A recent study has confirmed that although there was a large reduction of organic carbon and total nitrogen pools when prairies were first cultivated and drained, there has been no consistent pattern in these organic matter pools during the period of synthetic fertilizer use, that is, from 1957-2002.
EAST LANSING, Mich. — Publications ranging from the journal Science to Time magazine have blasted biofuels for significantly contributing to greenhouse gas emissions, calling into question the environmental benefits of making fuel from plant material. But a new analysis by Michigan State University scientists says these dire predictions are based on a set of assumptions that may not be correct.
WASHINGTON -- A team of NASA and university scientists has achieved the first definitive detection of methane in the atmosphere of Mars. This discovery indicates the planet is either biologically or geologically active.
Research published today reveals the major influence of fish on maintaining the delicate pH balance of our oceans, vital for the health of coral reefs and other marine life.
The discovery, made by a team of scientists from the UK, US and Canada, could help solve a mystery that has puzzled marine chemists for decades. Published today (16 January 2009) in Science, the study provides new insights into the marine carbon cycle, which is undergoing rapid change as a result of global CO2 emissions.
Are there really plenty of fish in the sea? University of British Columbia fisheries researcher Villy Christensen gives the first-ever estimate of total fish biomass in our oceans: Two billion tonnes.
And fish play a previously unrecognized but significant role in mitigating climate change by maintaining the delicate pH balance of the oceans, according to a study published in tomorrow's edition of the journal Science, co-authored by Christensen and a team of international scientists.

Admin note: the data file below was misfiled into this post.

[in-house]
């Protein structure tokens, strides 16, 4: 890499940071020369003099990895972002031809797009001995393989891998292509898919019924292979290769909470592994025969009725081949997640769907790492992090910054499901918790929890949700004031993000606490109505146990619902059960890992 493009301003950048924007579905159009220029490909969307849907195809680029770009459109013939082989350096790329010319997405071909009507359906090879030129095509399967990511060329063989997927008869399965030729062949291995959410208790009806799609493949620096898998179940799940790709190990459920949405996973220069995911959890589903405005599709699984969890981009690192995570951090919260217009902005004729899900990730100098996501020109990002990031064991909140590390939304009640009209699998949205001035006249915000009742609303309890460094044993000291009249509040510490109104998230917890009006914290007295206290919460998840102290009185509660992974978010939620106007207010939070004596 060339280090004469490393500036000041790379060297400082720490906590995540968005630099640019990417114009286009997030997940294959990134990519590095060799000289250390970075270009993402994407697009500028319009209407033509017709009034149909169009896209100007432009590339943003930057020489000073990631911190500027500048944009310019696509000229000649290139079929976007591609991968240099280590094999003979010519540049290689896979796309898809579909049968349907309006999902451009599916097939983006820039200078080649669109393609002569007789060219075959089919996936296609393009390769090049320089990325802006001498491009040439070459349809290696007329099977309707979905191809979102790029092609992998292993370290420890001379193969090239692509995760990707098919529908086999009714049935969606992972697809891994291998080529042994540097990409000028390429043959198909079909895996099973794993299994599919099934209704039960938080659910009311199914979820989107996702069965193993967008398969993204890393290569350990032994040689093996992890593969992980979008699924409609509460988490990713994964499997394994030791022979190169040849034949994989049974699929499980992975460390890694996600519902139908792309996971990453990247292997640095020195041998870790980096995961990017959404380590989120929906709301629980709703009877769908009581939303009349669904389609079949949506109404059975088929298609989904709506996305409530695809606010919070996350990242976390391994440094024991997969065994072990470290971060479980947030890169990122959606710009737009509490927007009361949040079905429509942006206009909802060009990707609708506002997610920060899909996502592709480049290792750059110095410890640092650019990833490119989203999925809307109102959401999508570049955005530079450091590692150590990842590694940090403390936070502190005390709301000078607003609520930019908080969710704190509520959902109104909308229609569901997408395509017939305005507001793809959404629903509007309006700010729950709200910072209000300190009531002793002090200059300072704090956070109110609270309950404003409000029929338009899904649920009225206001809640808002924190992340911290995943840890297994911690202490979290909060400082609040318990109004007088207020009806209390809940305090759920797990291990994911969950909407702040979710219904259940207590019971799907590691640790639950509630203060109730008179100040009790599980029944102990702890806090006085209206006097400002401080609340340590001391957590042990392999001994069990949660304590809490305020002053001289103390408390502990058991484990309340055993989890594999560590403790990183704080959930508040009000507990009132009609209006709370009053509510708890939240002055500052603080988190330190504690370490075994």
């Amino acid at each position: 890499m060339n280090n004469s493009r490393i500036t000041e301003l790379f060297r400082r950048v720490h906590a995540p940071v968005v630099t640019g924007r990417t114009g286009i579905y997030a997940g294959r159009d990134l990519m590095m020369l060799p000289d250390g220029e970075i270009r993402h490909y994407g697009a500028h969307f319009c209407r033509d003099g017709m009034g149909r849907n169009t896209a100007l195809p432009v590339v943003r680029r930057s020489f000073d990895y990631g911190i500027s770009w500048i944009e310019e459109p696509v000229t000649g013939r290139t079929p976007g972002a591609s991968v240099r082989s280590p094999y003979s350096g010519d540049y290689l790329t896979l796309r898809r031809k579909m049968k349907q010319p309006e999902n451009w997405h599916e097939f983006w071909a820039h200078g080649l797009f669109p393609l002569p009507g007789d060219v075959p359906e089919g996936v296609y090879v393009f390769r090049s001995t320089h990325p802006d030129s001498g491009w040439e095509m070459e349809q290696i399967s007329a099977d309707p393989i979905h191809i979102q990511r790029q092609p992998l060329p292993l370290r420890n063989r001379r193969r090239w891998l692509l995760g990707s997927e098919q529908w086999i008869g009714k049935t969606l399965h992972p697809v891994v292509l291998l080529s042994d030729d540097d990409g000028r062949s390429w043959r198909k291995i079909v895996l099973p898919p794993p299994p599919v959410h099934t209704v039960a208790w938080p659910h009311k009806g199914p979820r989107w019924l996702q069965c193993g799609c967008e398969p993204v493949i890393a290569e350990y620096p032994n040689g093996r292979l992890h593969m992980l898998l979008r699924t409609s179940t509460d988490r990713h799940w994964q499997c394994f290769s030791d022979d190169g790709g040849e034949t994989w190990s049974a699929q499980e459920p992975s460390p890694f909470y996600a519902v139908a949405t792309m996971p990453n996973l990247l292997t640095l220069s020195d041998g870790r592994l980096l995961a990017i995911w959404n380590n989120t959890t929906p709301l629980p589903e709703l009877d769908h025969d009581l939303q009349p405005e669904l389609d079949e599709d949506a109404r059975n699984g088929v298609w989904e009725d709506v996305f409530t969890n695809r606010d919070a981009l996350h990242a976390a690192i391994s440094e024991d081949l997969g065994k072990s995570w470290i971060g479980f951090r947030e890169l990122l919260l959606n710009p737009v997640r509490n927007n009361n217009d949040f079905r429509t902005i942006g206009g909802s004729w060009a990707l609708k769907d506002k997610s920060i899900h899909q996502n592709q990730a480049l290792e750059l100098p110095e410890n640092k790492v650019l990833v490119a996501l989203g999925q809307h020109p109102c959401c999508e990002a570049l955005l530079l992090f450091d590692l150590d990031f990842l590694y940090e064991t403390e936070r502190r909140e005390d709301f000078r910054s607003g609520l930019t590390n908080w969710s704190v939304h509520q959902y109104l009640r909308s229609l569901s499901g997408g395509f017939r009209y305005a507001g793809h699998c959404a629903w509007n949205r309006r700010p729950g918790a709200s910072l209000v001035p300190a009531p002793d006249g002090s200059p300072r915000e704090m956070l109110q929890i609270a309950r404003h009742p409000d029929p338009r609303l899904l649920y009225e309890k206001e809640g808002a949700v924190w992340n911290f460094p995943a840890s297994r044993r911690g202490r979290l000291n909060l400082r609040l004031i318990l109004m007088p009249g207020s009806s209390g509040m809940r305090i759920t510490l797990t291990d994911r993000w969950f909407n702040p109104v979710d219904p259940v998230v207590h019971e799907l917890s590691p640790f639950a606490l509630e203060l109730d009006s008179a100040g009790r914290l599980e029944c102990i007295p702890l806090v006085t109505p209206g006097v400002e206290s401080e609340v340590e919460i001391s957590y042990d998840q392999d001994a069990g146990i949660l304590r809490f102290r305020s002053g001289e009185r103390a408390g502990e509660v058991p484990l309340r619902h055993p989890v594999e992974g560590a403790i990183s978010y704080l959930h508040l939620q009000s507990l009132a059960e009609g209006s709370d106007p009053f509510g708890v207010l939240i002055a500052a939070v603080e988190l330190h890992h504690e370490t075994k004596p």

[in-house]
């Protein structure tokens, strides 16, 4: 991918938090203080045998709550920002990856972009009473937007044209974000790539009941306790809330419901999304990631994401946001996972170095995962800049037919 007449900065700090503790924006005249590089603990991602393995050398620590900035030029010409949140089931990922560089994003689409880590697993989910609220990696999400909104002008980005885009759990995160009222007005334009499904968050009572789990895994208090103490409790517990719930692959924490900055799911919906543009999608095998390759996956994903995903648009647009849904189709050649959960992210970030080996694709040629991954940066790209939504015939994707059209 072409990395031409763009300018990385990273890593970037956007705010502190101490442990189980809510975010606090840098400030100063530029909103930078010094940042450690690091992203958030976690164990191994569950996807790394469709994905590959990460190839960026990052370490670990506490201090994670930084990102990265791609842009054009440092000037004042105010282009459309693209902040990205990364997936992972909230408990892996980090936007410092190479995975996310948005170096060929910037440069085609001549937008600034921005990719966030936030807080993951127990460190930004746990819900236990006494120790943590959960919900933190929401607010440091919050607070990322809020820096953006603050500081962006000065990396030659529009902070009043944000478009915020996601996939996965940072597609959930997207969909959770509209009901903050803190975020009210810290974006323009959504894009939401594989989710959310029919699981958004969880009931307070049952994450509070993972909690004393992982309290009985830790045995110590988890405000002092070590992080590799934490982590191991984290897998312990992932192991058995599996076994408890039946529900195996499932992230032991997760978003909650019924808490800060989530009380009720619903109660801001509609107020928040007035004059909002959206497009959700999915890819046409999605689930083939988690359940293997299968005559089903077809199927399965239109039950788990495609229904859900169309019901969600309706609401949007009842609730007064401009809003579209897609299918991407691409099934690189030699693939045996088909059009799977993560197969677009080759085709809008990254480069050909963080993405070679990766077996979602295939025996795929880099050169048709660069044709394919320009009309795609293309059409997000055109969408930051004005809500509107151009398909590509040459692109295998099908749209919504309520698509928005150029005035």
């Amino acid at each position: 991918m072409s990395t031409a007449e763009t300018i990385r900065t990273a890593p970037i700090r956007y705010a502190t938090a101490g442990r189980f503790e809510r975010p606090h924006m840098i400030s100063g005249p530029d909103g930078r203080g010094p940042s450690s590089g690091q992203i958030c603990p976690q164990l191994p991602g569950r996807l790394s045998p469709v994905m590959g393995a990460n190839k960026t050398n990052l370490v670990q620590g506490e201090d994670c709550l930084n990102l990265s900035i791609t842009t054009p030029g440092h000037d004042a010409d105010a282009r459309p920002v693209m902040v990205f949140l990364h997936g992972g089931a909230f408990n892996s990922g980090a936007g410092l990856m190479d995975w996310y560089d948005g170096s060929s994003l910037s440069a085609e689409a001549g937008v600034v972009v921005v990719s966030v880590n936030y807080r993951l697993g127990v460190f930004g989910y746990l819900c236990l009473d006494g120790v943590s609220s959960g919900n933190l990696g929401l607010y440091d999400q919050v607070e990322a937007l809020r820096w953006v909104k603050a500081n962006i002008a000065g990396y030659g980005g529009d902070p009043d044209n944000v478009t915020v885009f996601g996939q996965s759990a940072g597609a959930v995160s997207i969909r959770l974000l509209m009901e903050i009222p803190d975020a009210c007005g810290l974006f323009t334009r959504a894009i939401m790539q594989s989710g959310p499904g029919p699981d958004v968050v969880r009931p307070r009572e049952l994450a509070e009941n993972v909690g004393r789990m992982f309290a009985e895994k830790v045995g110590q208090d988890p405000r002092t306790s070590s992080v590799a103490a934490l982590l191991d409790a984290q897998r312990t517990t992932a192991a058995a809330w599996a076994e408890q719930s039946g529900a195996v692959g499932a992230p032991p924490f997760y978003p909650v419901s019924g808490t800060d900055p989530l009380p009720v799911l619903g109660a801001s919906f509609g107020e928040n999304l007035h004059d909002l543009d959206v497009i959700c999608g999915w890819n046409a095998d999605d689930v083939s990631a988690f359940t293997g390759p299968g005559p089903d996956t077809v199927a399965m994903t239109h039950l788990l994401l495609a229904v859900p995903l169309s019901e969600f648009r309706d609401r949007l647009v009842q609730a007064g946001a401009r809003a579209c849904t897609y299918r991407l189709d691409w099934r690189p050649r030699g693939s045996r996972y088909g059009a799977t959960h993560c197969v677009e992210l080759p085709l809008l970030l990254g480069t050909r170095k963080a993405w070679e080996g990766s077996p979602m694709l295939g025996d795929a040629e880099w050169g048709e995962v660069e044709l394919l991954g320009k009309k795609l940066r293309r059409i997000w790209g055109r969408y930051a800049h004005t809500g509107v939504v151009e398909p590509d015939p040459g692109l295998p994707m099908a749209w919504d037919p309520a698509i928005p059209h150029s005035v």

TORONTO, ON – University of Toronto quantum physicists Jeff Lundeen and Aephraim Steinberg have shown that Hardy's paradox, a proposal that has confounded physicists for over a decade, can be confirmed and ultimately resolved, a task which had seemingly been impossible to perform.
Recent sequence stratigraphy, facies distribution, and tectonic study of 92 remnant basins in the Qinghai-Tibet Plateau reveals the Cenozoic evolutionary history of the plateau. During the Paleocene-Eocene (65－34 million years BP), the southern Tibet and the Yecheng area in Xinjiang were parts of the Neo-Tethys remnant sea where coastal plain fluvial facies dominated the hinterland of the plateau. The Sunpa-Ganzi and eastern Tibet uplifting zone shrank easterly, and tectonic uplifting took place primarily along the Bangor and the Kunlun- Altyn Tagh zone on the NE margin of the plateau.
University of Oklahoma researchers believe newer, more environmentally friendly fuels produced from biomass could create alternative energy solutions and alleviate dependence on foreign oil without requiring changes to current fuel infrastructure systems. According to Lance Lobban, director of the School of Chemical, Biological and Materials Engineering, the development of "green" fuels is an important part of the world's, and Oklahoma's, energy future.
COLUMBIA, Mo. – The job of one University of Missouri researcher could chill to the bone, but his research could make weather predicting more accurate. Patrick Market, associate professor of atmospheric science in the College of Agriculture, Food and Natural Resources, is chasing storms in the dead of winter in order to release weather balloons that will produce data about the little-known phenomenon of thundersnow.
"One of the things we don't understand is how the cloud becomes electrified," Market said. "We hope to determine how the atmosphere is becoming unstable."
NARRAGANSETT, R.I. – January 13, 2009 – The water level in the Great Lakes has varied by only about two meters during the last century, helping them to play a vital role in the region's shipping, fishing, recreation and power generation industries.
But new evidence by scientists from the University of Rhode Island and colleagues in the U.S. and Canada, published last month in the journal Eos, indicates that the water level in the lake system is highly sensitive to climate changes.